Say hello to IATA, the card mill


On Jan. 1, California's new Seller of Travel Law expanded the class of persons who must register with the state's attorney general's office. This revised law amounts to an additional bureaucratic layer of enforcement against financially secure travel agents.

Furthermore, it fails to take into account objective travel agency input illustrating how the law is not applicable to its intended purpose of protecting consumers. 

The new law includes sellers of land or water vessel transportation, but contrary to the original industry agreement, it exempts numerous charities that are directly competing against travel agents.

Now, if an entity wants to get out of the requirements of the law, it merely needs to set itself up as a charity. In the words of the statute, a seller of travel is an exempt charity if it "is both exempt from taxation under Section 5012(a) of the Internal Revenue Code and not a private foundation as defined in Section 509."

By demanding delivery of the ticket or voucher to a passenger within 72 hours, the new law ignores the custom and practice of the travel industry in relation to consolidator tickets and additional secondary sources of tickets.

For a new class of travel seller, a "seller of travel discount program," the law demands a $100,000 surety bond that, obviously, most agents cannot not afford or obtain in today's litigious market.

A "travel business discount program" is defined as a membership, benefit program, identification card, identification number or other arrangement that identifies the purchaser of the travel business discount as engaged in the travel business or otherwise qualified to received discounts or reduce prices made available to persons involved in the travel business.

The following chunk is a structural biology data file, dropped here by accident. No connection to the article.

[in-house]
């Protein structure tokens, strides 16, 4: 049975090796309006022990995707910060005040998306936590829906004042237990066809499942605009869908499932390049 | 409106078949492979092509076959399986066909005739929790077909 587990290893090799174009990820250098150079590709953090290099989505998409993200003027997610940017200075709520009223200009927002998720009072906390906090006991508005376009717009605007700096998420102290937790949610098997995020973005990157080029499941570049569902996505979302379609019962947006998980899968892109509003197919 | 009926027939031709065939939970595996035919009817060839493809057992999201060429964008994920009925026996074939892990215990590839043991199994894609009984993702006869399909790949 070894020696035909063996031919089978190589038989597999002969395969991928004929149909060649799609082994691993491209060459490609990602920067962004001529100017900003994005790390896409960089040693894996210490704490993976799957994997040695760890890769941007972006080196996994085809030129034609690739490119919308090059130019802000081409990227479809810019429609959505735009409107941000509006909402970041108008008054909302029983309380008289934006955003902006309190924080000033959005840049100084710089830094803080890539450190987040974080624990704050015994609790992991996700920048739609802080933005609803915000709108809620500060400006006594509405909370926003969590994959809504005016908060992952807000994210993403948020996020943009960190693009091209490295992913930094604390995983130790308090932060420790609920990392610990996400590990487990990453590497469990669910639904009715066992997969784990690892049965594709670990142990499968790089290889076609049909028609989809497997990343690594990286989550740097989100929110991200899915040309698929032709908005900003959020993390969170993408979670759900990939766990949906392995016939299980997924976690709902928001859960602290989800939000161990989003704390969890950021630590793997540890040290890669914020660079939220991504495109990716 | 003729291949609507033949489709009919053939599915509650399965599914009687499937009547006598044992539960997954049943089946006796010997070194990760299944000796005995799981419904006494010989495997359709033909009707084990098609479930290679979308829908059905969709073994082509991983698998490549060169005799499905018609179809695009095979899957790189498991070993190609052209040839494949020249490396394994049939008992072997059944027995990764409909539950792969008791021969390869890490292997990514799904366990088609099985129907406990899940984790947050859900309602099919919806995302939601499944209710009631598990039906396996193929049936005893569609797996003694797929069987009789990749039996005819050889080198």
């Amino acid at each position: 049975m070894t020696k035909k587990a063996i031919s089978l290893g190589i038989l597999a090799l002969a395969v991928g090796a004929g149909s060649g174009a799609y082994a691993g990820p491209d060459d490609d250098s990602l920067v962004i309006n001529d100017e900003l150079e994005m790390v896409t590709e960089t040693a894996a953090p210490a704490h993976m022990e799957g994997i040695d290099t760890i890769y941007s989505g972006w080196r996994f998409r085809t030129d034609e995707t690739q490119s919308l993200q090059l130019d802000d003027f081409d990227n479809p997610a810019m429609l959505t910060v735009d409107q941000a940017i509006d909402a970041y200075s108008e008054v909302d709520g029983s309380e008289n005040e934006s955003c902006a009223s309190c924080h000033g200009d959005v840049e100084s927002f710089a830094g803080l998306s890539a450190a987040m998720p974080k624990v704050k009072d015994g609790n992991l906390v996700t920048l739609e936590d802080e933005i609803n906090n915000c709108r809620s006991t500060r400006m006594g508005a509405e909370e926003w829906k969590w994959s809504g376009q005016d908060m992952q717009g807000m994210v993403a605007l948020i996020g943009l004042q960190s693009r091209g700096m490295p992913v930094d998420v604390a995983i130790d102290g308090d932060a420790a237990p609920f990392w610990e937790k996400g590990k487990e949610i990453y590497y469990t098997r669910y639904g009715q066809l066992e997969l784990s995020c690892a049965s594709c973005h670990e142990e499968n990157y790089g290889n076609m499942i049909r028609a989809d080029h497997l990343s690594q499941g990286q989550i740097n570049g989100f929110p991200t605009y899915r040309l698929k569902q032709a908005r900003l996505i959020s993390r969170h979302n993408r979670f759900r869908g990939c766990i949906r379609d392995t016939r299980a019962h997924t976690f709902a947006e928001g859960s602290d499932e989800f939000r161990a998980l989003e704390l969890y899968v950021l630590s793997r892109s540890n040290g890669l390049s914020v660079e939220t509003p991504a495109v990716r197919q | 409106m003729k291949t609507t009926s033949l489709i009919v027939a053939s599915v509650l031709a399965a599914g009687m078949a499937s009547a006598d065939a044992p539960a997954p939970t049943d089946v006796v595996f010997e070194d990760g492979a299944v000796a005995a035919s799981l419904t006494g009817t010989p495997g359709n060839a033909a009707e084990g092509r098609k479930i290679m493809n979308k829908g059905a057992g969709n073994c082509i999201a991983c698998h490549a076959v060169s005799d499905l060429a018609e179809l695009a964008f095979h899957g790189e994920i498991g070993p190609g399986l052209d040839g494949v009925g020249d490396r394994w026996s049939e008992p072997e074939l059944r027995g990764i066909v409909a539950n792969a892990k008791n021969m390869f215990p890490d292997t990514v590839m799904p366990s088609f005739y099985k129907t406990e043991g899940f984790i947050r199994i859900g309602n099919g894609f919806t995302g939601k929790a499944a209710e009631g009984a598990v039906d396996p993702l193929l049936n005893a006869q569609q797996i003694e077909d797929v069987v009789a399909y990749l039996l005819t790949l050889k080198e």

This new classification ignores the trend in the industry to utilize host agencies and Internet sources of distribution that are seeking independent agent utilization.

The amusing part of the 2007 law is that IATA can be recognized under this to be probably the largest card mill operating in the U.S.

Who of you as agents would bother to send the millions of dollars that IATA has received for IATAN credentials if it was not for receiving the discounts? Are you buying an "identification card"? Of course you are.

Considering how benevolent it has been in the past towards agents, I don't think IATA plans to become a 501(c)(3) charity. Normally, I would be looking forward to seeing IATA register as a seller of travel in California or to see the state prosecute it for misdemeanors and/or felonies, thereby instilling in IATA the same fears that our other agents live with every day.

However, since the law added the "Big Boys" exemption, a $5 million net equity exemption specifically for companies and organizations like IATA, it is likely to make IATA the largest "legal" card mill in the world.

My advice to Travel Weekly readers is this: Don't allow additional harassment and dangerous state legislation to hinder your duty to service the consumer through the travel agent that is providing the only objective assistance to consumers.

Al Anolik is a lawyer specializing in travel law. E-mail him at[email protected].


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